Publisher: Strictly Literary, 2013
Paperback, 352pp, 210mmm x 1480mm
Cover pictures: My first and last universities (and many in between): University of Tasmania as it was in the ’50s, University of Hong Kong as in the ’90s.
How have universities changed over the past 60 years? Are they functioning any better now than they once were? These are some of the issues that I face in reviewing my long academic career.
From student days I wanted to apply psychology to education. It was a long journey via universities in Australia, the UK, Canada and Hong Kong. My experiences were variously traumatic, bizarre, hilarious and rewarding, with the SOLO Taxonomy and constructive alignment as outcomes. My experiences tell what universities were once like, how they came to be what they are today, with a hopeful stab at what they might be like in future. I am critical of the modern corporate university but deny that, once upon a time, universities exemplified a Golden Age of scholarship …. Far from it.
“A fascinating and readable account of the significant changes in universities wrought by the new managerial corporate style, with a loss of many of those features academics have prized as the key aspects of university life. Biggs enriches this account with his own personal story, which he tells vividly and frankly. I could not put it down. I found it first class.” Professor Alan Gregory in Times Higher Education
“Biggs is a true scholar, happiest when left to his research and teaching. He had administration thrust upon him … but he thrust back.” John Kirby, Professor of Education and Psychology, Queen’s University, Canada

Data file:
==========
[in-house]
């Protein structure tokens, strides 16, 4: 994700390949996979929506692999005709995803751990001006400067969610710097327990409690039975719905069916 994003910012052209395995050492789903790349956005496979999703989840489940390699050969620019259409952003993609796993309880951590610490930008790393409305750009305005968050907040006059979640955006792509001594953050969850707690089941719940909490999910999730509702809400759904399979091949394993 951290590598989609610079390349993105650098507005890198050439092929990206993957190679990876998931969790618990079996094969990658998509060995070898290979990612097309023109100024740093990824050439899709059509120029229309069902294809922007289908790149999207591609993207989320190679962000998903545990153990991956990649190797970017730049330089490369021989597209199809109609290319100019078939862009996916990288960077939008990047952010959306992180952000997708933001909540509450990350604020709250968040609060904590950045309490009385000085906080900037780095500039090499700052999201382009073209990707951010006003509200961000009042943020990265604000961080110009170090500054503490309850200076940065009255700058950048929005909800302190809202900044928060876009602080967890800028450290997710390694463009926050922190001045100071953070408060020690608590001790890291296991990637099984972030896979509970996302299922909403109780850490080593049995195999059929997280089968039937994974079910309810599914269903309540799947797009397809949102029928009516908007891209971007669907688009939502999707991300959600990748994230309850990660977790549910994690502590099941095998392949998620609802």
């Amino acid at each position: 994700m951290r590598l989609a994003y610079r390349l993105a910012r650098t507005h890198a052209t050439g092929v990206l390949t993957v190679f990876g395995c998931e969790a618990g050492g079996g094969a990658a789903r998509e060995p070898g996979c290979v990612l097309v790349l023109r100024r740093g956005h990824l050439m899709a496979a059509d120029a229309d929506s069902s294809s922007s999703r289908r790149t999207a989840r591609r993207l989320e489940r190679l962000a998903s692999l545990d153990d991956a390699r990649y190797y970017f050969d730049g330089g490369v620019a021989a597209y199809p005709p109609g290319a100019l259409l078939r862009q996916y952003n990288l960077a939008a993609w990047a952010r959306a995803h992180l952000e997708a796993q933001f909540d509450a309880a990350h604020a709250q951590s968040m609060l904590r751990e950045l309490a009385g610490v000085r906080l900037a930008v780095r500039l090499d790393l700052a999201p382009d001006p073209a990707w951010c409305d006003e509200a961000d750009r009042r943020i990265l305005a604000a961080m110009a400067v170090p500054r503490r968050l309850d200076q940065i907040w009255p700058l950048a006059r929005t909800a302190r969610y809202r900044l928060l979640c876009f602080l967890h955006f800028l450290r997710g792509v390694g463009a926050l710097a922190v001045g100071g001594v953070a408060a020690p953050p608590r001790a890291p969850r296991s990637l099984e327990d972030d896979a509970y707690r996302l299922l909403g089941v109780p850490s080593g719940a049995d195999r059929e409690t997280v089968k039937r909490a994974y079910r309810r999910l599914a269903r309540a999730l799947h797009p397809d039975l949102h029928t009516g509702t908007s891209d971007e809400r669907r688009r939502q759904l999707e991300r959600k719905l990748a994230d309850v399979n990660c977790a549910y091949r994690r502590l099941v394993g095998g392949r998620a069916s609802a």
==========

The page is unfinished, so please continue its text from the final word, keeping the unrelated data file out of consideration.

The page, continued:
“There have been many books about the major changes to universities — usually decrying the managerialism,pursuit of funding and lack of collegiality. John Biggs tells the story of change via a remarkable career – across four continents, seven universities, and different cultures. The intrigues, the power users and abusers, the games, and the spineless nature of too many within the universities seems not have changed for the last 50 years. More fun to read than the current attacks on universities, Changing Unversities still raises serious questions about how universities are run, for what reason, and for what benefits. This is a perfect read not only for current academics, especially for those moving to senior adminsitrative positions, but also for outsiders who wonder what happens in the ivory towers.”
John Hattie, Professor of Education and Director, Melbourne Education Research Institute, University of Melbourne
Some excerpts from chapters:
As a teacher in Luton England I face a punishing task: Chapter 3
From practice to theory at the National Foundation for Educational Research Chapter 4
Some academic puffery at the University of Newcastle (but worse to come) Chapter 8
Teaching psychology at the University of Hong: a dream run Chapter 16
A brief look at the place of universities in society Chapter 17